Introduction: Problem Statement
One of the deadliest diseases of the 21st century, cancer not only increases death rates among people of all ages impressively (Mulder, 2014), but also triggers major health complexities even after a successful surgery (Mandelblatt, 2014). In their article Effects of cognitive status on life participation of cancer survivors, Baxter, Smith and Wahowski discuss the drops in the rates of cognitive status among cancer survivors, making it clear that a post surgery therapy is crucial for every cancer patient; otherwise, a rapid and significant change in the cognitive processes of the patient is expected and can hardly be prevented.
The study is quite coherent and well organized. It provides a detailed list of the key observations made by the researchers and focuses on both the methodology and the theoretical background of the study greatly. Despite minor issues with the literature review, the study represents a very peculiar and interesting specimen of a qualitative research.
Purpose and Research Questions
The purpose of the study is quite obvious – the authors state from the very beginning that, over the past few decades, a major concern regarding the changes in the cognition processes of cancer survivors has arisen. Several studies have shown that people, who have undergone cancer surgeries, experience considerable problems with cognition and memorizing. Baxter, Smith and Wahowski, therefore, state the purpose of the study in a very explicit and clear manner; according to the researchers, the results are bound to show if the connection between drops in cognitive abilities has anything to do with the surgery and the cancer treatment, or whether the aforementioned observations are merely a train of coincidences.
The research question is stated rather clearly; Baxter, Smith and Wahowski put it in the following way: the goal of the research, as the authors explain, is “to identify the cognitive status of cancer survivors” (Baxter, Smith & Wahowski, 2014, p. 2). Herein the purpose of the study lies; the authors of the article are obviously aiming at measuring the effects that cancer treatment, as well as the disease itself, has in patients and their ability to handle new information, including the process of data acquisition, processing, and usage. It should be mentioned. Though, that the research question is never mentioned, but only implied. Instead, the study authors make a major emphasis on the methodology of the research, particularly, the tools that they use in order to collect the data. Indeed, the questionnaires, with the help of which the information is gathered, is mentioned quite a few times in the article.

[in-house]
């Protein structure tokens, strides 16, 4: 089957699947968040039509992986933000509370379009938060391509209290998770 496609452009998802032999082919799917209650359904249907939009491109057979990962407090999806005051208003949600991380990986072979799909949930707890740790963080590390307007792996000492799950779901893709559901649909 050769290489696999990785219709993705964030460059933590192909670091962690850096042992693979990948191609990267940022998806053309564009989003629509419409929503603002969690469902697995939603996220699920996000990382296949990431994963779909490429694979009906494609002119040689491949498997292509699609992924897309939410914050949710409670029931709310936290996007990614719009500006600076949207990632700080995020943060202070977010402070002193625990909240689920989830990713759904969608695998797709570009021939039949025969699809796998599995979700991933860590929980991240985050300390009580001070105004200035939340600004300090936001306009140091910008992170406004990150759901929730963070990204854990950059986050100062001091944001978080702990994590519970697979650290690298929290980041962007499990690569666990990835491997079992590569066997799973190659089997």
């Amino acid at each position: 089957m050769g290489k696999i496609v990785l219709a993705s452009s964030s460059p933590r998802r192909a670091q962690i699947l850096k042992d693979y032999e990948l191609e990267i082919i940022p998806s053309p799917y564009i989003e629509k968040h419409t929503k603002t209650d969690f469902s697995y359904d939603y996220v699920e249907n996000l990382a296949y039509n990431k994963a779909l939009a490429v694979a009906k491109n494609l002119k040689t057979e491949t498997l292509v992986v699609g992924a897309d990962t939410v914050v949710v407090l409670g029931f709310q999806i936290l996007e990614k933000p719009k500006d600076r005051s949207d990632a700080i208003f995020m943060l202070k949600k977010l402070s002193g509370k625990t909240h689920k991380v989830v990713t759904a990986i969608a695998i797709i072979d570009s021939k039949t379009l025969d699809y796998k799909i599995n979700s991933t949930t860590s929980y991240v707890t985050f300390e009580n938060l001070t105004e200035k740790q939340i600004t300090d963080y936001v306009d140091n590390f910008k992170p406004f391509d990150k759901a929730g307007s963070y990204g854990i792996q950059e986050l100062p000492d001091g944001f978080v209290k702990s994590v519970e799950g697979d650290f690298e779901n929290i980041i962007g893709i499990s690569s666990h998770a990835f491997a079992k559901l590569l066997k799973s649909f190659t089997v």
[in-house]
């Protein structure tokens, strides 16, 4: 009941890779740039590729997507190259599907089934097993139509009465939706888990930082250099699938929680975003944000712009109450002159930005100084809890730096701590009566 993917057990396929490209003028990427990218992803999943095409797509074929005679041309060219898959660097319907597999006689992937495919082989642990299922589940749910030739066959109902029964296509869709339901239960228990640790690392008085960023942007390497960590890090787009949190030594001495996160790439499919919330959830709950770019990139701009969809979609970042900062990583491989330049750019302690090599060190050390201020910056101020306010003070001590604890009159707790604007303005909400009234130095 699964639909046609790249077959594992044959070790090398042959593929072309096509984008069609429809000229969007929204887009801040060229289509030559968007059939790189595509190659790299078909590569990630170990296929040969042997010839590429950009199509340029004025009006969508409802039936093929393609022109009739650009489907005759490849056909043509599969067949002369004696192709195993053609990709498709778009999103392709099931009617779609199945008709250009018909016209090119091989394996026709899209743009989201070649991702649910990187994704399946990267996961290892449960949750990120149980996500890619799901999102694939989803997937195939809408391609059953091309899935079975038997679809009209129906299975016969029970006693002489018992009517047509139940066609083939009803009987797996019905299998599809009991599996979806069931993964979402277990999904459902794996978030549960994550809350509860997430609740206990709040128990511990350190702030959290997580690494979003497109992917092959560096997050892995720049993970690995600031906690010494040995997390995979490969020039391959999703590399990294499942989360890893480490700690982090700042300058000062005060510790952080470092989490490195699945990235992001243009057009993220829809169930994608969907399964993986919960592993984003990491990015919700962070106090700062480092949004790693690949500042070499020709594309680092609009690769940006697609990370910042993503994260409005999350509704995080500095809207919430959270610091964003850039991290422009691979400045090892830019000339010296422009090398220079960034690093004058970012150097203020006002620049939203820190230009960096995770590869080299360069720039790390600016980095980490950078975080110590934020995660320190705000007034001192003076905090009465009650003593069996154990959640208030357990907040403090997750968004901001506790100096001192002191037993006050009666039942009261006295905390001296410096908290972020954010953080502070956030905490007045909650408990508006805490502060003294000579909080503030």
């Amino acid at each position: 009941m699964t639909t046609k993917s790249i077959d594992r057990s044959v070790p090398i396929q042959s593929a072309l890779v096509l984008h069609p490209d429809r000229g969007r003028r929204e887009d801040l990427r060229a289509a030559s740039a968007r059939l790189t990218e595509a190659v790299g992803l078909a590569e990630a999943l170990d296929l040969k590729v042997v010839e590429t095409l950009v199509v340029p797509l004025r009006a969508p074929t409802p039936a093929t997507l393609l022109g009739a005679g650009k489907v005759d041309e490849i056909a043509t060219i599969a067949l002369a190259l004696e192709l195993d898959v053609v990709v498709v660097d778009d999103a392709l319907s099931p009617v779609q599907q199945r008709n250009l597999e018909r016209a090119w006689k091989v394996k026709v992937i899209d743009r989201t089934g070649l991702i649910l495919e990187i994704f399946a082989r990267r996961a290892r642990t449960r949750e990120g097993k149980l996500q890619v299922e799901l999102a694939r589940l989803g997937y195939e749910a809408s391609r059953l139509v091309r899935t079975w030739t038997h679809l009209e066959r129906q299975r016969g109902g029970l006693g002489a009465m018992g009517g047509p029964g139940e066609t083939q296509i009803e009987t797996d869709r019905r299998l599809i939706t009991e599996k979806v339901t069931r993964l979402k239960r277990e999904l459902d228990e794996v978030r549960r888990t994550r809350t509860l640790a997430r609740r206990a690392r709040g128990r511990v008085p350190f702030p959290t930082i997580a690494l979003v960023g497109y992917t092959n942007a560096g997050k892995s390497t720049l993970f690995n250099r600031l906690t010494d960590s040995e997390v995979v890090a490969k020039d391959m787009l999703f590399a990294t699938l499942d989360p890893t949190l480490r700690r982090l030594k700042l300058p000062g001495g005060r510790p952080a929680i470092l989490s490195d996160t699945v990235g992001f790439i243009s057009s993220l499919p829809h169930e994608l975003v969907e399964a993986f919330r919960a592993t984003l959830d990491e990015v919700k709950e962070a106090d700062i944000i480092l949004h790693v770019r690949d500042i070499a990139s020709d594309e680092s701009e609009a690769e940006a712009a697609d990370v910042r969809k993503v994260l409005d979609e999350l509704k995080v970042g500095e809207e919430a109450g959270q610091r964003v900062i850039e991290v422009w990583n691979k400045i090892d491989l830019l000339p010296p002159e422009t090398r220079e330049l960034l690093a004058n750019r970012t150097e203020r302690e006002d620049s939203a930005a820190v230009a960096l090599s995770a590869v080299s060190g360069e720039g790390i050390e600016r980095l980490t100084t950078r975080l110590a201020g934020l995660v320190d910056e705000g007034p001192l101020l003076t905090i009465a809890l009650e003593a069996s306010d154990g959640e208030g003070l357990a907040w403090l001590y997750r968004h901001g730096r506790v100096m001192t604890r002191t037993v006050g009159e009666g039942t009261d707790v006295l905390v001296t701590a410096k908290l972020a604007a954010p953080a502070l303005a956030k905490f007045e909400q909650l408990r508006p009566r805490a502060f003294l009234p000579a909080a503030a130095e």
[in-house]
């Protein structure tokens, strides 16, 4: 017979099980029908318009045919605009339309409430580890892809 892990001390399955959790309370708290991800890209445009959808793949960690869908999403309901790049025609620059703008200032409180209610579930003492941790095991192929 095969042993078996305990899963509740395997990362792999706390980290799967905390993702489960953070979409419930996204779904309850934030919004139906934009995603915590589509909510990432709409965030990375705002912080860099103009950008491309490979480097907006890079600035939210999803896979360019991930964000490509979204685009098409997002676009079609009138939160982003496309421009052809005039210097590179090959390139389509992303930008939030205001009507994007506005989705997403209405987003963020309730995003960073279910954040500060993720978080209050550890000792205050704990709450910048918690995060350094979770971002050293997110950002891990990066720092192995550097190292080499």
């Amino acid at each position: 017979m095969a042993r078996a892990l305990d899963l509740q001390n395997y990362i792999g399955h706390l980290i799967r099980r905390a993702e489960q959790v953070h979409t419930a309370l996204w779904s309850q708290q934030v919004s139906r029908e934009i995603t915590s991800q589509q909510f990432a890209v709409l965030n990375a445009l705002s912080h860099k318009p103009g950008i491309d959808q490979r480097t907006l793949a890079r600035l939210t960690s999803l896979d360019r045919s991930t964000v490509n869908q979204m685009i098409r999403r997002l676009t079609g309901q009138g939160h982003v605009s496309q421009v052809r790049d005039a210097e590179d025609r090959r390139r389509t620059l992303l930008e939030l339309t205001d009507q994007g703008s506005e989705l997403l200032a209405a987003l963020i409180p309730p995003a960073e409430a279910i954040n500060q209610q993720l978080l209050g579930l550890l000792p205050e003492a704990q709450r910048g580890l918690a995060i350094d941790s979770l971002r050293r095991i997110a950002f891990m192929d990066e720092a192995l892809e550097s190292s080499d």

Literature Review and Its Quality
As Baxter, Smith and Wahowski explain, the key problem with the study that has been conducted concerns the lack of evidence on the issue. Despite the fact that cancer is, unfortunately, a very common disease, the information concerning the link between cancer and mental disorders, especially such specific ones as the loss of memory or concentration, is very scanty, which does not allow for a full-fledged research. Consequently, the literature review is the weakest aspect of the study. Indeed, the study features no review; instead, the authors mention scraps of uncoordinated pieces of information, which support the study at least to some extent: “Much of the literature indicates that changes in daily tasks are frequent side effects of cancer and cancer treatments” (Baxter, Smith & Wahowski, 2014, p. 11). One might argue that the few sources, which the authors of the study use to support their hypothesis, are current; however, these sources have not been organized into a solid review of the available sources. True, the sources provided as references in the article make sense and support the authors’ vision quite well. Nevertheless, the methodology of the study compensates the lack of literature analysis. Indeed, a closer look at the study will show that Baxter, Smith and Wahowski decided to choose questionnaires as their basic tool for information retrieval. While questionnaires do have a tint of subjectivity around them, with the results restricted to the opinions of a relatively small group of people, such a tool, nevertheless, creates the opportunity for considering real life situations and collecting data directly from patients. Thus, the dubious quality of the literature review can be leveled with an outstanding choice of the research tool.
Conceptual and Theoretical Framework
Even though the research lacks a literature review, it still has a decent theoretical foil to back its analysis on. Baxter, Smith and Wahowski use the Occupational Therapy Practice Framework (OTPF) as the basis to build their argument on, and they do so in a very successful way. With the help of the aforementioned theory, such functions of the brain as “attention, memory, perception, and thought” (Baxter, Smith & Wahowski, 2014, p. 10) are analyzed, the pre-surgery data compared to the information retrieved after the surgery took place. Since some of the framework, including the possibility of cognitive function deterioration, have been developed from the study results, it can be assumed that the researchers have used the grounded theory method.
Baxter, M. F., Smith, T. & Wahowski, J. (2014). Effects of cognitive status on life participation of cancer survivors. The Open Journal of Occupational Therapy, 2(2), 1–17.
Mandelblatt, J. S. (2014). Cognitive impairment in older patients with breast cancer before systemic therapy: Is there an interaction between cancer and comorbidity? Journal of Clinical Oncology, 32(18), 1908–1920.
Mulder, S. F. (2014). BMC Cancer, 14(219), n. p. Web.